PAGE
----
You can still carry on with it with a careful outlook on the prevailing weather conditions. In case of forecasts signifying frost or low soil temperatures- of less than seven degrees Celsius, avoid scarifying your lawns.
The bottom line is, to scarifying requires cold weathers with moist soils. Although autumn and springs are the best for scarifying, other seasons may work, with a caveat to note the adversity from weather occurrences.
Overview – On How Often One Can Scarify the Lawns
Scarify the lawns when they need it. Lawn scarification helps remove thatch or dead grass that accumulates on the bases of the grass on your lawn. The best times to scarify are the cold months, coinciding with massive growth to allow for recovery and re-growth of the grass on the lawns.
Professionals recommend that scarifying be done once every two years. However, some tough species like ryegrass can do well with up to seven years without any need for scarification.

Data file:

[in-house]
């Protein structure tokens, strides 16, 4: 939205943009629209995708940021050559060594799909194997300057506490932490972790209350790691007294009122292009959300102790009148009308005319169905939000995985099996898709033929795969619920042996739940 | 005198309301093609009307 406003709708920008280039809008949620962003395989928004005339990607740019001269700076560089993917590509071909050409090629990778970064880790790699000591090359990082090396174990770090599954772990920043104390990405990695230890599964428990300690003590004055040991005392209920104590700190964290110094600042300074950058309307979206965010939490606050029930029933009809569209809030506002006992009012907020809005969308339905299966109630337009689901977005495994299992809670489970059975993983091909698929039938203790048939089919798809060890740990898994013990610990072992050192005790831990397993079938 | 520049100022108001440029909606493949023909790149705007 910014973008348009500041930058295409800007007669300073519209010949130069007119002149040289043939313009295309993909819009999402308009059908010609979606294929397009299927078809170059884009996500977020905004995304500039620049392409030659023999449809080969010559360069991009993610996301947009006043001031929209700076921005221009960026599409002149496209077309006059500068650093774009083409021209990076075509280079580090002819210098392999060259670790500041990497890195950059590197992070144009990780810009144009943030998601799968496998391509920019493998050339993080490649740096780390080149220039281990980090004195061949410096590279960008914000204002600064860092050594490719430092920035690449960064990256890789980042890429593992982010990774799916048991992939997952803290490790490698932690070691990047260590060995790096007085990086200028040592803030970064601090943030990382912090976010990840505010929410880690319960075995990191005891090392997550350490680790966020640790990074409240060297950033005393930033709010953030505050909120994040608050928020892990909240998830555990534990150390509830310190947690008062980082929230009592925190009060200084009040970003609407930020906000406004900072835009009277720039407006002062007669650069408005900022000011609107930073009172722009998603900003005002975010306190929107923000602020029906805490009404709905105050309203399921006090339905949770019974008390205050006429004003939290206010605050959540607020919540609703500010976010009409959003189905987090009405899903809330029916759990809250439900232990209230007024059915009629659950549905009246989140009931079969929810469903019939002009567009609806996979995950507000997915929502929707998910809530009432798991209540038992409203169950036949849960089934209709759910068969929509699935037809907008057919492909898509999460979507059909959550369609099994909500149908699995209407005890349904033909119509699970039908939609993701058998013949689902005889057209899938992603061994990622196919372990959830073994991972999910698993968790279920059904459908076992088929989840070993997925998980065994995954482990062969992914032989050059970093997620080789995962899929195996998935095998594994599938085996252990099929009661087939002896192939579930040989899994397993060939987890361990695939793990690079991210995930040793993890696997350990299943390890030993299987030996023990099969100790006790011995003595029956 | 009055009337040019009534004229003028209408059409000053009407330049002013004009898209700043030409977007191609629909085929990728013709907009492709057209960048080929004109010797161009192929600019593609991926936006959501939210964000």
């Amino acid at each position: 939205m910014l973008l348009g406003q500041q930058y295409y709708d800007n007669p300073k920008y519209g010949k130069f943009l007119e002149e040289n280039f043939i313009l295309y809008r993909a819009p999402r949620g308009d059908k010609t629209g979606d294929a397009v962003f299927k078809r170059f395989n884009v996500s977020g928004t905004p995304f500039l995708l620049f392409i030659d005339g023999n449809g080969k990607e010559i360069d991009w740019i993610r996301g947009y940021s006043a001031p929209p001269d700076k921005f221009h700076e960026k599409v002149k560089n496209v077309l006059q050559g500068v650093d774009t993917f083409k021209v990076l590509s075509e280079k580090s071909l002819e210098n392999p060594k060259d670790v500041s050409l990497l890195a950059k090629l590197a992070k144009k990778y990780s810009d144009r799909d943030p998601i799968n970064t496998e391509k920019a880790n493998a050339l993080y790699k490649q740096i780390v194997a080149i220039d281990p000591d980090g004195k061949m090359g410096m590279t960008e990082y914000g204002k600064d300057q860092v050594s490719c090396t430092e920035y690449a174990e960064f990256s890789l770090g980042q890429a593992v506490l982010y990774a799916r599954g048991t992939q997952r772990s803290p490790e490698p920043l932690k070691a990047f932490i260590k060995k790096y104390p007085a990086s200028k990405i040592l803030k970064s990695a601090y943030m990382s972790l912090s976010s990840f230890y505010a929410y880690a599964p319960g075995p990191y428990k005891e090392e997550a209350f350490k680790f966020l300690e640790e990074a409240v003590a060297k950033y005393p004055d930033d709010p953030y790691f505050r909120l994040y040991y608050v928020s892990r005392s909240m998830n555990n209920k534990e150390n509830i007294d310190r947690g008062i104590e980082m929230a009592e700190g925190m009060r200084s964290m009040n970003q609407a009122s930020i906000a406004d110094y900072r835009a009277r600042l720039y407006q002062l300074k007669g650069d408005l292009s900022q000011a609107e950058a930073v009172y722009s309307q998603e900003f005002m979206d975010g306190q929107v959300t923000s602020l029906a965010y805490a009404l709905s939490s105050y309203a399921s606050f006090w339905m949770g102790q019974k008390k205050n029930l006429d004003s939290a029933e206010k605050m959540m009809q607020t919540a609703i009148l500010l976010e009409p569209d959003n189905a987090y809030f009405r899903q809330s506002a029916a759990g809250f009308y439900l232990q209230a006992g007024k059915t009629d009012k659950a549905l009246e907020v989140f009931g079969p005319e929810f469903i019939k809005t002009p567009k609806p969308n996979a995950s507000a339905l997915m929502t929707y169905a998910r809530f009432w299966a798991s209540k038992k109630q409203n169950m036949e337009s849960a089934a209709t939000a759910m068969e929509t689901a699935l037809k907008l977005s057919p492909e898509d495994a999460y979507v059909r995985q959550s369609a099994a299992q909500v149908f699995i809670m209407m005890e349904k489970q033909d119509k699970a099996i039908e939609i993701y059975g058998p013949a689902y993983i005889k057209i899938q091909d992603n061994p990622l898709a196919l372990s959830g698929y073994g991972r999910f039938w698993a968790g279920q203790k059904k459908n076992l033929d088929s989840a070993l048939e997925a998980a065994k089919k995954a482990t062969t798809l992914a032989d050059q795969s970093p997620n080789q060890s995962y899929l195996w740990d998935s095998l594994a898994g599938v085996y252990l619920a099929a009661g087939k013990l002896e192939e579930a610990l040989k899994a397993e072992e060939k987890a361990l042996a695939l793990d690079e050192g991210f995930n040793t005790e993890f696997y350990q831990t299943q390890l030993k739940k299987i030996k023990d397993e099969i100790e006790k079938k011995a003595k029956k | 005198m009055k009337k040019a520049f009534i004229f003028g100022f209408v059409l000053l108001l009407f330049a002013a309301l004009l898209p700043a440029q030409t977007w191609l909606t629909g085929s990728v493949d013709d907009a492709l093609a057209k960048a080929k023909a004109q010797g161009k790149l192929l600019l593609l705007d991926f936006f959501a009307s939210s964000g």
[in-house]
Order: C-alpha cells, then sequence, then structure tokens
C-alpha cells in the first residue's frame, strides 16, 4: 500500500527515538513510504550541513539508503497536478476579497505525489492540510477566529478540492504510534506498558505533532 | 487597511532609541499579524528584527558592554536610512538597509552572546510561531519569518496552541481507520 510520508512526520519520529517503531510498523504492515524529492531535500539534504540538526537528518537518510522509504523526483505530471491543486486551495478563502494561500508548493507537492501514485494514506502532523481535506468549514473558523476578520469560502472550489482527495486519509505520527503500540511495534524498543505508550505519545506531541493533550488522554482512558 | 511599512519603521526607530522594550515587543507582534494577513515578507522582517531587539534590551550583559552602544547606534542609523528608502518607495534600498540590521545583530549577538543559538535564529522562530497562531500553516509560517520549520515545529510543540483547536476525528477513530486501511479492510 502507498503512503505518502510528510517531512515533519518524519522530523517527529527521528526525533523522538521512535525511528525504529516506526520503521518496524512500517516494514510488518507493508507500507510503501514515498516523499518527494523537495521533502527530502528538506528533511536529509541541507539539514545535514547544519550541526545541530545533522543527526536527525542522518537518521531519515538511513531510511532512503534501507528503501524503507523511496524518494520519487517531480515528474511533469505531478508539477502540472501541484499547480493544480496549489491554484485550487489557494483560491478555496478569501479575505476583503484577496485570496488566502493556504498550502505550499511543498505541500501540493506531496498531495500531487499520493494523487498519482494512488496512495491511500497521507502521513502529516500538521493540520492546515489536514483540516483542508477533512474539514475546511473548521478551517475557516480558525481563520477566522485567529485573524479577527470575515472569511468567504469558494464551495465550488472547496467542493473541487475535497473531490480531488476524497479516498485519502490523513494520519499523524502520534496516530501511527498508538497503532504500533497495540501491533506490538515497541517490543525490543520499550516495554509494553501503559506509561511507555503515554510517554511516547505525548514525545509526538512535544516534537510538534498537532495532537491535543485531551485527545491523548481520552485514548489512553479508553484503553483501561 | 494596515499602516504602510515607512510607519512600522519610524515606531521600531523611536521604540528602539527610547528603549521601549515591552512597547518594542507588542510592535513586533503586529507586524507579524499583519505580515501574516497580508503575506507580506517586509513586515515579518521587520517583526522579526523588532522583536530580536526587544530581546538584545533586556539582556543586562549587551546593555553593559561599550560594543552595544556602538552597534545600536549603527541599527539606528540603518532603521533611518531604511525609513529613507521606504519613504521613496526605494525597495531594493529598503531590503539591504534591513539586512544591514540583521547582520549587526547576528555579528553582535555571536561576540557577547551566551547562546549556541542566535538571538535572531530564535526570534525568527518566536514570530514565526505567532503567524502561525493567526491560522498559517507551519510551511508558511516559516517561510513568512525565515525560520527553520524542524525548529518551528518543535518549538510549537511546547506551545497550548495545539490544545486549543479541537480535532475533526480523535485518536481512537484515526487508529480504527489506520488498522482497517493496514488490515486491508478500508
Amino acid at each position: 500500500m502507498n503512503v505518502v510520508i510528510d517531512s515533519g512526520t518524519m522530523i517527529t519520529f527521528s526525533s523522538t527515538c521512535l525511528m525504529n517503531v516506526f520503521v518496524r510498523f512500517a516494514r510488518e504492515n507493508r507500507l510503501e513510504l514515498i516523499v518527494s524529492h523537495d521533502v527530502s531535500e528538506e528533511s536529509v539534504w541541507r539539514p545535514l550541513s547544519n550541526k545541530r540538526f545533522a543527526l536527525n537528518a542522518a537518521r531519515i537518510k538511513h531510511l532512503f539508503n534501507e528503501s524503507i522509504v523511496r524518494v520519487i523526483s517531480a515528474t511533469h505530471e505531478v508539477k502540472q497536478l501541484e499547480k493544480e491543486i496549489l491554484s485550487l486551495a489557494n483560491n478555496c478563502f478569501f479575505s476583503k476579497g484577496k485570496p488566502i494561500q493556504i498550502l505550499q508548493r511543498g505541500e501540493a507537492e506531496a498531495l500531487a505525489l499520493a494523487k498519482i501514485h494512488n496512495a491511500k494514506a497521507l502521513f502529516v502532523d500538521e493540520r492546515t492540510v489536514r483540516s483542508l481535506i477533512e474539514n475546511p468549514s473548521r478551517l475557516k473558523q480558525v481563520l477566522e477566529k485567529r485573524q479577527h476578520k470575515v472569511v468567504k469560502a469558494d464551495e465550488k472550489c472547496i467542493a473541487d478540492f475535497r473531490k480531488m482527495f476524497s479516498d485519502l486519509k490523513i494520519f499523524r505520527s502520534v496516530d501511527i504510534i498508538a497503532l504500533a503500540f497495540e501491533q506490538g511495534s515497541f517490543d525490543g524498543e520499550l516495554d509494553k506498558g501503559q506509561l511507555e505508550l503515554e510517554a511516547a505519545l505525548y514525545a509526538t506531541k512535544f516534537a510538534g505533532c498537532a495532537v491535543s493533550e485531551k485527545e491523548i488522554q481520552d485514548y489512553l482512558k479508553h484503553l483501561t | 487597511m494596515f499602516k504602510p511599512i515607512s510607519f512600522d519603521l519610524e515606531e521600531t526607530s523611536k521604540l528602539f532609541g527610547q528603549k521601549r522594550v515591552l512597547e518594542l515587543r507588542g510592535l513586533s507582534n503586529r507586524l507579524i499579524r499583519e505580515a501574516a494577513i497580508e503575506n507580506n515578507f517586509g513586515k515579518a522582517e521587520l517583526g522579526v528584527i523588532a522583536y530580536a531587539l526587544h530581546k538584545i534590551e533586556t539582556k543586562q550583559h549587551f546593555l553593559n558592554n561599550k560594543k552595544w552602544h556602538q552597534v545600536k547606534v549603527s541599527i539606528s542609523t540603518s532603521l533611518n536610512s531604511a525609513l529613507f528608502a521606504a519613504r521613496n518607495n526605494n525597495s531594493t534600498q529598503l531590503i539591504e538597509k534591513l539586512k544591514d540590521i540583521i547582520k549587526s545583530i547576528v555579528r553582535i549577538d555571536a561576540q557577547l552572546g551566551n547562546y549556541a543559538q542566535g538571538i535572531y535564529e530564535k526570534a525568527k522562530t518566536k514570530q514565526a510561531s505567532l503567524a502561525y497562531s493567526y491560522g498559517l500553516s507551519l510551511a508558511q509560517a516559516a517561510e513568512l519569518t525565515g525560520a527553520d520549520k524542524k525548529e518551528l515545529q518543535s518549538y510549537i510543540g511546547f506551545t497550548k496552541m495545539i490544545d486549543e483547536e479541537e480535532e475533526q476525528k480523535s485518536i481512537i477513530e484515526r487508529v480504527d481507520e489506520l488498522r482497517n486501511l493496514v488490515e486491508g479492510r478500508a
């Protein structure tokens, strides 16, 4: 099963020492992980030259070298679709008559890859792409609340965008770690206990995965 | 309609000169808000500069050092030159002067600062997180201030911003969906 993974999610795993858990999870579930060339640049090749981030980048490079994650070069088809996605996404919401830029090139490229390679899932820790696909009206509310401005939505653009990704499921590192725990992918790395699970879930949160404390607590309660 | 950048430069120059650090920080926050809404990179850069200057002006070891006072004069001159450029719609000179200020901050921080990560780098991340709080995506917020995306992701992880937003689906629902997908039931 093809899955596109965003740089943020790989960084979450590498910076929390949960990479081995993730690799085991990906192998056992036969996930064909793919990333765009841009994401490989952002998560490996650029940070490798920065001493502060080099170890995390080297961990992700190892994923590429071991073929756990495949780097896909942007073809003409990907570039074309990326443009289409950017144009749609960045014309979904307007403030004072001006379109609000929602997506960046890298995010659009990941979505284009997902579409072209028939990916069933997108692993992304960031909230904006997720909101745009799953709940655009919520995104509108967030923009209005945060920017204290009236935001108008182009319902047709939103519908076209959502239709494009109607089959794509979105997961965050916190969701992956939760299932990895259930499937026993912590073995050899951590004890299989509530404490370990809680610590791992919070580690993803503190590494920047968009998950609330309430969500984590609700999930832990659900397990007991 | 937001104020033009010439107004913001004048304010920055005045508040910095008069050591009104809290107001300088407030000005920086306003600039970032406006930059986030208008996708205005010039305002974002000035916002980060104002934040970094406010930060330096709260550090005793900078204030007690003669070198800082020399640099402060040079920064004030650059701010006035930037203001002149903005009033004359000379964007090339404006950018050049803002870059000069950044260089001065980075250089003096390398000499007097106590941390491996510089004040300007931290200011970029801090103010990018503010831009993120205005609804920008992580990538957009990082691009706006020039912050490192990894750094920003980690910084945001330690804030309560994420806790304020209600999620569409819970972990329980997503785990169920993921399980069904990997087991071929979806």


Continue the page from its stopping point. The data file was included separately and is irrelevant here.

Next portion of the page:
The species of grasses that produce heavy thatch may require scarifying at more often intervals, especially if they have moss growing in amongst the grass on your lawn. Scarification facilitates the aeration of the soil with the strata that harbours the rooting system of your lawn grass.
The accumulation if the dead grass also hampers with drainage and consequently the aeration of the soil.
If your lawn is small in size, you can work around scarifying without the need for hiring or purchasing heavy machinery. Work carefully with an ordinary garden rake, a trowel or a pair of lawn spikes.
In case your lawn is infested with moss, plan to apply chemicals to kill the moss before scarifying or raking to minimize the spread of spores which establish the moss.